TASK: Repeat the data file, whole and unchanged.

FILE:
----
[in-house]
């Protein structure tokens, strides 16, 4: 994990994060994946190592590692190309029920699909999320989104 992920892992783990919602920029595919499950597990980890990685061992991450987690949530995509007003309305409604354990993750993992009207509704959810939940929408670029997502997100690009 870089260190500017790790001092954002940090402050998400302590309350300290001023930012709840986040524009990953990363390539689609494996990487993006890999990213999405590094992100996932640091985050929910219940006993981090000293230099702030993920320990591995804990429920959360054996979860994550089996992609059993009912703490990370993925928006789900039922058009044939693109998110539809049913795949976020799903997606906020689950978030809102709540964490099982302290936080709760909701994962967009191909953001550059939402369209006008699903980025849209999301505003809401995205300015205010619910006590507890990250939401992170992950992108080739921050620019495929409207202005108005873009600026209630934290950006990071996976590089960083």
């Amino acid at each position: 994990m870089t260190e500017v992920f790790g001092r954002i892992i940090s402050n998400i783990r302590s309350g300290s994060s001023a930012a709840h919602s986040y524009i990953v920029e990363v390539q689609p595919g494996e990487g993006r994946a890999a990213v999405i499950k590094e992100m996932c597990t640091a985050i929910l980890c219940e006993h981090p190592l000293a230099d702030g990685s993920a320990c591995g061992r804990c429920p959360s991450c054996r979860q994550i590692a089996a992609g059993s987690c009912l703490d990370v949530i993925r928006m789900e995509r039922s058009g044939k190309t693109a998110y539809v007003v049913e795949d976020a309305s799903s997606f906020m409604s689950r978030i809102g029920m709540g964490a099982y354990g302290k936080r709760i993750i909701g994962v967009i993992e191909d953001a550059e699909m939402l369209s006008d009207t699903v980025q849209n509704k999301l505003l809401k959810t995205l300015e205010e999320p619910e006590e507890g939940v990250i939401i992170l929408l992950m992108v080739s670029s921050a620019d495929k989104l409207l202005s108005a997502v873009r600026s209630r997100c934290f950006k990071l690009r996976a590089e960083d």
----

[in-house]
């Protein structure tokens, strides 16, 4: 994990994060994946190592590692190309029920699909999320989104 992920892992783990919602920029595919499950597990980890990685061992991450987690949530995509007003309305409604354990993750993992009207509704959810939940929408670029997502997100690009 870089260190500017790790001092954002940090402050998400302590309350300290001023930012709840986040524009990953990363390539689609494996990487993006890999990213999405590094992100996932640091985050929910219940006993981090000293230099702030993920320990591995804990429920959360054996979860994550089996992609059993009912703490990370993925928006789900039922058009044939693109998110539809049913795949976020799903997606906020689950978030809102709540964490099982302290936080709760909701994962967009191909953001550059939402369209006008699903980025849209999301505003809401995205300015205010619910006590507890990250939401992170992950992108080739921050620019495929409207202005108005873009600026209630934290950006990071996976590089960083």
């Amino acid at each position: 994990m870089t260190e500017v992920f790790g001092r954002i892992i940090s402050n998400i783990r302590s309350g300290s994060s001023a930012a709840h919602s986040y524009i990953v920029e990363v390539q689609p595919g494996e990487g993006r994946a890999a990213v999405i499950k590094e992100m996932c597990t640091a985050i929910l980890c219940e006993h981090p190592l000293a230099d702030g990685s993920a320990c591995g061992r804990c429920p959360s991450c054996r979860q994550i590692a089996a992609g059993s987690c009912l703490d990370v949530i993925r928006m789900e995509r039922s058009g044939k190309t693109a998110y539809v007003v049913e795949d976020a309305s799903s997606f906020m409604s689950r978030i809102g029920m709540g964490a099982y354990g302290k936080r709760i993750i909701g994962v967009i993992e191909d953001a550059e699909m939402l369209s006008d009207t699903v980025q849209n509704k999301l505003l809401k959810t995205l300015e205010e999320p619910e006590e507890g939940v990250i939401i992170l929408l992950m992108v080739s670029s921050a620019d495929k989104l409207l202005s108005a997502v873009r600026s209630r997100c934290f950006k990071l690009r996976a590089e960083d």